Free Press and others have asked a federal court to stay the FCC's April 20 reinstatement of the UHF discount, which is scheduled to go into effect June 5, and the court has given the FCC until June 1 to respond.
They had asked the FCC to stay the order May 10, but in a filing Friday, May 26, told the U.S. Court of Appeals for the District of Columbia that given that petitioners had not yet heard back from the FCC and given the impending reinstatement of the discount and its impact on consolidation, it was seeking an emergency stay.
The court on May 27 gave the FCC that deadline to respond, then gave Free Press et al., until the next day, Friday, June 2, to reply to that response. The three-judge panel hearing the petition for stay comprises Sri Srinivasan, Thomas Griffith and Cornelia Pillard.
There is a high bar for such stays, but Free Press attorneys suggest it has been met in this case.
They say they are likely to prevail on the merits of their appeal because 1) the FCC was arbitrary and capricious to reinstate a rule it conceded is obsolete and does not serve the public interest; the FCC was arbitrary and capricious to reinstate the discount assuming it will conduct a future proceeding to consider raising the 39% cap on national audience reach and modifying the discount at the same time, particularly given that it says the FCC lacks the authority to modify the 39% cap, which was set by statute. They also say viewers will face irreparable harm because if the cap is reinstated the FCC will approve mergers and broadcasters will not be harmed because staying the return of the discount is preserving the status quo.
The petition for emergency stay was filed by Free Press, Media Mobilizing Project, Prometheus Radio Project, National Hispanic Media Coalition and Common Cause.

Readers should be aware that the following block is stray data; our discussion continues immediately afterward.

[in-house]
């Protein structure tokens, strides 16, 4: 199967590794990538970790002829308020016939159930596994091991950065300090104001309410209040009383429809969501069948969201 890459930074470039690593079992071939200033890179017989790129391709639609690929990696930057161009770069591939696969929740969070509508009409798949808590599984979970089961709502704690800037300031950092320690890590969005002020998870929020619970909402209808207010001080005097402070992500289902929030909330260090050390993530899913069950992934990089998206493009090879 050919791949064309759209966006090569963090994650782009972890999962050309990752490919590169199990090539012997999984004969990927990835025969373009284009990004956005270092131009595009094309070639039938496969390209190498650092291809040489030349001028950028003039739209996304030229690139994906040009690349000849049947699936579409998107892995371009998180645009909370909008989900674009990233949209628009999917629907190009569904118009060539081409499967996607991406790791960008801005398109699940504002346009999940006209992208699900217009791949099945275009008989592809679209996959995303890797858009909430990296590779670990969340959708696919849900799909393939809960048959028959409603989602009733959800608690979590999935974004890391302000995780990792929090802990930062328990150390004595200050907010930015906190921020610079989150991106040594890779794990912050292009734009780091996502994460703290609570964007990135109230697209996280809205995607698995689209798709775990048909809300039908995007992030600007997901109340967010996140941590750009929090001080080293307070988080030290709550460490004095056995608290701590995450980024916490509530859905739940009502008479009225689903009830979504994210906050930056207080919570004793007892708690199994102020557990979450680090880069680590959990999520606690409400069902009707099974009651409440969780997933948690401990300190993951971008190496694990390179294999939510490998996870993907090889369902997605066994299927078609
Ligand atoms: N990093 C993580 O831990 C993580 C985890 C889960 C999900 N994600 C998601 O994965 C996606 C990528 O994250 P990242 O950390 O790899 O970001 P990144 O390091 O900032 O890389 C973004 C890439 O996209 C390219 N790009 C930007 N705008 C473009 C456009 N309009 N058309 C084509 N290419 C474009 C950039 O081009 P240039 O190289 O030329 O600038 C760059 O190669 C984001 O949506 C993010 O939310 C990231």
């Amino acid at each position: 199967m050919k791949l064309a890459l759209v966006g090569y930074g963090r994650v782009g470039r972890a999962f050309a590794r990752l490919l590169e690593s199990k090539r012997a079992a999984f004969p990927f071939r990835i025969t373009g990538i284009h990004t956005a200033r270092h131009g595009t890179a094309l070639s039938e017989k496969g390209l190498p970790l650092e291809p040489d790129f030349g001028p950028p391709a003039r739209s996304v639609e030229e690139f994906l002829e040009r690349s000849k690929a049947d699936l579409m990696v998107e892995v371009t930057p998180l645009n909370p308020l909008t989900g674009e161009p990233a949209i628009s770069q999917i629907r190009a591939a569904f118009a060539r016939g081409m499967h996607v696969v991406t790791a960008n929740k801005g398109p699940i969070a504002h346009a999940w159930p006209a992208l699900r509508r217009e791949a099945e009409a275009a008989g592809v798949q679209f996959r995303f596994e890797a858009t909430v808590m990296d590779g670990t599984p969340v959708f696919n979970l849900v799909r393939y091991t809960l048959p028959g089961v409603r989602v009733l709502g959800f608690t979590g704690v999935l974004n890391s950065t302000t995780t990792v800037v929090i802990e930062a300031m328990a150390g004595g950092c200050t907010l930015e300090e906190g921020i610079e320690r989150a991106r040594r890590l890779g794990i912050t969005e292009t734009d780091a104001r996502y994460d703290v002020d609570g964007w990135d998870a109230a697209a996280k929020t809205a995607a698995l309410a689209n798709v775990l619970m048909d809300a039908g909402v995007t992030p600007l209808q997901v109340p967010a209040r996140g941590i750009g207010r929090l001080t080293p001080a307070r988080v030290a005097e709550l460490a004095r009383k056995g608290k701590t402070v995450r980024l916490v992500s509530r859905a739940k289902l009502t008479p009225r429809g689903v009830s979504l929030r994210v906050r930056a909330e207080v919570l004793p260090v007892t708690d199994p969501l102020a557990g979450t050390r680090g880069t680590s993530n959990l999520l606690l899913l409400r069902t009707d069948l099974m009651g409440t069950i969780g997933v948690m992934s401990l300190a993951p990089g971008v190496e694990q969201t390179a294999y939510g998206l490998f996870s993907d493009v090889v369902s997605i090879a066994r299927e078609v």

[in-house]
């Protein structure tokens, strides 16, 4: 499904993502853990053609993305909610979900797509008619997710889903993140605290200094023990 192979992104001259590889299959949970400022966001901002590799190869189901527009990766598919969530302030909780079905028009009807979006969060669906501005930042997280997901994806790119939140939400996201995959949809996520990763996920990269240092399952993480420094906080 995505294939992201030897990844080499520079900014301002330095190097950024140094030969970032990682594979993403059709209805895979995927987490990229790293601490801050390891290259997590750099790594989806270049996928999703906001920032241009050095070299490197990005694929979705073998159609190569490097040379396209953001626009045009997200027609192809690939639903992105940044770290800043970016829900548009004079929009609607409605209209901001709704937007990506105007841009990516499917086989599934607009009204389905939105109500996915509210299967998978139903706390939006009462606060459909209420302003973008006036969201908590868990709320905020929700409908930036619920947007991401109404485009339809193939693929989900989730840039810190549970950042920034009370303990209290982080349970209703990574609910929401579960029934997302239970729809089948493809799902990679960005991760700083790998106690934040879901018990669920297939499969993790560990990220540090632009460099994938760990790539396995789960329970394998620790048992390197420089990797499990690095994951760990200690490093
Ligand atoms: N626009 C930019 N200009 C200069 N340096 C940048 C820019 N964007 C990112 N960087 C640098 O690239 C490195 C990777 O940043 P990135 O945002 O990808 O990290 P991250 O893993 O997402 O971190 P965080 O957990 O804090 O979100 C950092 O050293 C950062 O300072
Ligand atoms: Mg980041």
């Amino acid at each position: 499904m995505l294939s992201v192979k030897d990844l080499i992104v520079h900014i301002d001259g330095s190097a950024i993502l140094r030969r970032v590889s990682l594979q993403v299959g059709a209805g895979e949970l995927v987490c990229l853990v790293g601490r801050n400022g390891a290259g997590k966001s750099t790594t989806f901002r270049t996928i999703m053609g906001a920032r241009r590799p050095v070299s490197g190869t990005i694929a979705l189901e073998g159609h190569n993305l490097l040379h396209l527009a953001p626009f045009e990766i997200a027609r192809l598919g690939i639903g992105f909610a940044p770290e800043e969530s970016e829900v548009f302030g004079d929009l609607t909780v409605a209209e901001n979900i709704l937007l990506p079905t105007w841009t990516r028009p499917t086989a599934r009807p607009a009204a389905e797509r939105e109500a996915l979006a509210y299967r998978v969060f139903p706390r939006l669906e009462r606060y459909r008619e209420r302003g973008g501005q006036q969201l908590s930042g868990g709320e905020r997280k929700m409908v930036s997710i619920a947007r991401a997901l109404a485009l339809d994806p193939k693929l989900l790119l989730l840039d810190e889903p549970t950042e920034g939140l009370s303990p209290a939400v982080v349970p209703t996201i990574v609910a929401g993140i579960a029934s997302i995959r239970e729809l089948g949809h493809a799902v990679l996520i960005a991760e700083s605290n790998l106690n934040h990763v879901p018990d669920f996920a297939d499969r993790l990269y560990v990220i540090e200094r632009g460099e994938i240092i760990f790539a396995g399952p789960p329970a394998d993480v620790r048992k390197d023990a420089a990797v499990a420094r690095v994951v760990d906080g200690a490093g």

The UHF discount counts only half a UHF TV stations audience toward the national cap, so a group of UHF stations could reach over 75% of the national audience and still be under the cap. The discount dates from the analog days when the UHF signal was the weaker and less desirable. In digital, those fortunes are reversed.
By a 2-1 vote along political lines, the FCC under Pai restored the discount pending a wider review of media ownership regs, which eased the way for more media deals, including Sinclair's proposed $3.9 billion purchase of Tribune.
FCC Chairman Ajit Pai has conceded the discount could well be an anachronism, but says the previous FCC erred in not considering raising the cap, or perhaps coming up with a VHF discount, and so suggested he was simply returning the situation to the status quo before his predecessor and the then-Democratic majority eliminated the cap last fall. "Today the FCC is wiping the slate clean," he said after the vote, and said later this year he will start reviewing both the discount and the cap.
The FCC under Democratic Chairman Tom Wheeler had eliminated the discount last September as part of his review of ownership regs, the latest review under a quadrennial schedule, and also in response to a remand from the Third Circuit Court of Appeals that dates back to 2003, when that court blocked deregulatory media ownership reg changes.
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